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Environments serve as isolated workspaces where you can experiment, test, and make changes to your models, content, and code without changing your live production environment until you're ready.

With an Enterprise plan, you can set up up to three (in total) environments tailored to your specific needs, such as Dev, QA, and Prod. Each environment represents a distinct stage in the production cycle, where you can seamlessly transition your work from one environment to another.

Uses cases for environments can include:

  • Code updates independent of Builder: Adding a "Summer's here!" heading to a beta page, tests for Builder-related issues, then pushes changes to main environment.
  • Model schema change: In a Image data model, you remove the descriptor text that appears below the image in the dev environment. After testing for any issues on the dev website, you can push the changes to the main environment, reflecting them on the live website.

Live Sync, which is on by default, automatically provides:

  • Real-time synchronization of models and content across linked environments.
  • Synchronization of changes made in the parent environment to the child environments.

While the automation of Live Sync is convenient, you can also turn off this feature as needed for specific models and content entries. This means you can make modifications and testing without impacting the main environment.

With multiple environments, you can work in a non-production environment to refine your project without risking works-in-progress showing up on your live site. When your deliverable is ready for publication, you manually push the updates.

This gives you:

  • Control of the update process.
  • Control over the timing and propagation of changes.
  • A way to carefully review before deploying updates to the production environment.

For more detail, see Pushing changes from a child environment section of Using Environments.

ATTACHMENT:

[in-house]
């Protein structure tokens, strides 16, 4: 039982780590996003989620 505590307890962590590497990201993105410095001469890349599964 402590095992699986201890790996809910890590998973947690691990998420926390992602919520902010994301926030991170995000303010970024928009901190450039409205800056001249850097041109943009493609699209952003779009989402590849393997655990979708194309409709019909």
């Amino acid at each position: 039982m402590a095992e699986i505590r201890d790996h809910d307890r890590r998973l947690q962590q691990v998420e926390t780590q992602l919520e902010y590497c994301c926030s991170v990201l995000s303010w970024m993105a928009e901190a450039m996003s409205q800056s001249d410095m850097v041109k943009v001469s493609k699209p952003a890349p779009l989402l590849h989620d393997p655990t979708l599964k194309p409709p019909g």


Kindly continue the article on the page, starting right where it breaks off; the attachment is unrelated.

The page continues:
When you create an environment, it mirrors the parent (production) environment by default. As you make changes to that child environment though—through actions such as content, model, or user changes—you have to push the changes in the child environment to the parent environment. Alternatively, if you would like to discard those changes, you can reset the child environment by re-syncing the child with the parent.

When the parent space, such as main (also known as the production environment), has changes that you'd like to pull down to the child spaces, you can re-sync to update the child environment. Re-syncing:

  • Resets and synchronizes an environment with the parent space.
  • Deletes existing models and content in the environment.
  • Replaces models and content with the latest versions from the parent space.
  • Ensures consistency and maintains an up-to-date development environment.

For more detail, see the Re-syncing an environment section of Using Environments.

With bulk linking, unlinking, and pushing capabilities, teams can streamline content synchronization and deployment processes. Here's a summary of the bulk actions available in Builder's environments:

  • Bulk linking: Simultaneously link multiple unlinked content entries to ensure synchronization between environments.
  • Bulk unlinking: Unlink multiple content entries to discontinue live updates for those entries.
  • Bulk pushing: Push multiple content entries to a chosen destination environment to overwrite any existing content in that environment.